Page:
Coherus BioSciences said the 40 mg subcutaneous formulation of adalimumab would be launched on or after July 1, 2023, in agreement with AbbVie, maker of Humira, the reference product.
The FDA has approved a seventh adalimumab biosimilar, Yusimry (CHS-1420) developed by Coherus BioSciences. The product references Humira, a tumor necrosis factor blocker, and was approved as a 40 mg subcutaneous formulation. It is indicated for plaque psoriasis, psoriatic arthritis, rheumatoid arthritis, juvenile idiopathic arthritis, ankylosing spondylitis, Crohn disease, and ulcerative colitis.
The Redwood City, California, company said that by arrangement with AbbVie, the maker of reference adalimumab (Humira), the product would not be launched until July 2023.
The 6 other makers of FDA-approved adalimumab biosimilars also have settled with AbbVie and also will delay launch until 2023. Two of these biosimilars also are launching in July 2023, another 2 adalimumab biosimilars in January and June 2023, and 2 after that, in September and November 2023.
Until now, Coherus’ sole product has been a pegfilgrastim (Udenyca), a colony stimulating factor that promotes white blood cell growth and is used in the treatment of neutropenia caused by cancer medications. Including Udenyca, there are 4 pegfilgrastim biosimilars on the US market.
“We are excited that Coherus has received FDA approval for Yusimry, our second approved product, and we are grateful to the patients and investigators who participated in our clinical trials and for the dedication of employees across all functions at Coherus,” said Denny Lanfear, CEO of Coherus.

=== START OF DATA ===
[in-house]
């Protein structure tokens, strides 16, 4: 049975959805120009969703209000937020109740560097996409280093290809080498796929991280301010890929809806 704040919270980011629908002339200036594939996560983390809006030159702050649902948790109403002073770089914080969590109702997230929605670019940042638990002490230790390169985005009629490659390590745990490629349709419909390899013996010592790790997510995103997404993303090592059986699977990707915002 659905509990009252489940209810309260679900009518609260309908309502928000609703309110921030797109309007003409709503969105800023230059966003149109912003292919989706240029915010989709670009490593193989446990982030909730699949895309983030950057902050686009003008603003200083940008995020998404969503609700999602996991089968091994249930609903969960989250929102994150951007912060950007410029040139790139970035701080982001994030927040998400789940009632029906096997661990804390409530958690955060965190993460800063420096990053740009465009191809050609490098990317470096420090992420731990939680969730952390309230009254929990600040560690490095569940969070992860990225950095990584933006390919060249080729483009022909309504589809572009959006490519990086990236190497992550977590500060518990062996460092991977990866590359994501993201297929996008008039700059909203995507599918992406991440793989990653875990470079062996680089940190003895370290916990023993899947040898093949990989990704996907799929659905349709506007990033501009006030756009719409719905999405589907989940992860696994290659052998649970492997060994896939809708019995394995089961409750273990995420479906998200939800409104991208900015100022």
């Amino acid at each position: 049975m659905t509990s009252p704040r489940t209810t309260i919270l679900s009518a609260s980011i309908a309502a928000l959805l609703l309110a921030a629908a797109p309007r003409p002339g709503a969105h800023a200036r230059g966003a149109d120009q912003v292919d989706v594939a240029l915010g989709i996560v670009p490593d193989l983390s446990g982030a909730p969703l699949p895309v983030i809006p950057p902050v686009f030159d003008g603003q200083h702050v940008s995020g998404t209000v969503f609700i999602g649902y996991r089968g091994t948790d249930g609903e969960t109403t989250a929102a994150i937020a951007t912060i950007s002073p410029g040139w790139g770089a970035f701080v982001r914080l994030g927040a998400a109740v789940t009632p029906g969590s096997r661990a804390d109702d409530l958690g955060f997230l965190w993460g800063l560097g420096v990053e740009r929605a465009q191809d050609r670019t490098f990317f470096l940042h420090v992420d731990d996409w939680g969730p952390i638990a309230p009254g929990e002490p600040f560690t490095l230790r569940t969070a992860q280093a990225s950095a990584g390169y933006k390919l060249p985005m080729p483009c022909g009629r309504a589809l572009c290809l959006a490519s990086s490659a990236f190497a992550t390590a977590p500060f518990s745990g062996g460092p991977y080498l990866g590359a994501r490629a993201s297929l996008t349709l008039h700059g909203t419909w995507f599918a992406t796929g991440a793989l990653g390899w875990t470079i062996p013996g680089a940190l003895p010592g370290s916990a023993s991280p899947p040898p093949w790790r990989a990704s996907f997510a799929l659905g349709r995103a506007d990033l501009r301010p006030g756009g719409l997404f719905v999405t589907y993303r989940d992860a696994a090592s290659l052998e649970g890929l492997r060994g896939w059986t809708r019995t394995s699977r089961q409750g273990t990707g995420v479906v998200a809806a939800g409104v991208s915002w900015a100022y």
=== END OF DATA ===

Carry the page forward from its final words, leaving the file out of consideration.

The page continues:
Coherus said approval of the product was based on a randomized control study (N = 545) comparing efficacy and safety of Yusimry vs Humira in patients with moderate-to-severe chronic plaque psoriasis and also a double-blind randomized study to confirm pharmacokinetic similarity in 200 healthy subjects.
"The approval of Yusimry brings a new offering to health care practitioners and their patients with certain inflammatory diseases,” said Barbara Finck, MD, chief medical officer of Coherus.
The company touted the sales potential of Yusimry, given that Humira is the world’s top selling drug and so far in the United States has no biosimilar competition. Humira had 2020 sales of roughly $20 billion globally and $16 billion in the United States.
Coherus also has an ophthalmology biosimilar under review with the FDA. This is CHS-201, which references Lucentis. The company is anticipating an FDA decision for CHS-201 in August 2022. An additional biosimilar candidate under development at Coherus is CHS-305, which references Avastin (bevacizumab).
Coherus reported 2020 sales of $476 million (mainly from Udenyca) and at the time said its pegfilgrastim biosimilar had a strong, 21% share of the overall pegfilgrastim market and a 50% share of the prefilled syringe segment. Coherus said that Udenyca together with the adalimumab and bevacizumab biosimilars would serve as the core of an immune-oncology portfolio.
The company also aims to commercialize a toripalimab product. This is a programmed death receptor-1 monoclonal antibody that prevents cancer cells from “switching off” the immune system response. This product was developed by Shanghai Junshi Bioscience of China, and Coherus is partnering with them on sales in the United States and Canada.
The FDA has granted breakthrough therapy designation to toripalimab for third-line treatment of nasopharyngeal carcinoma.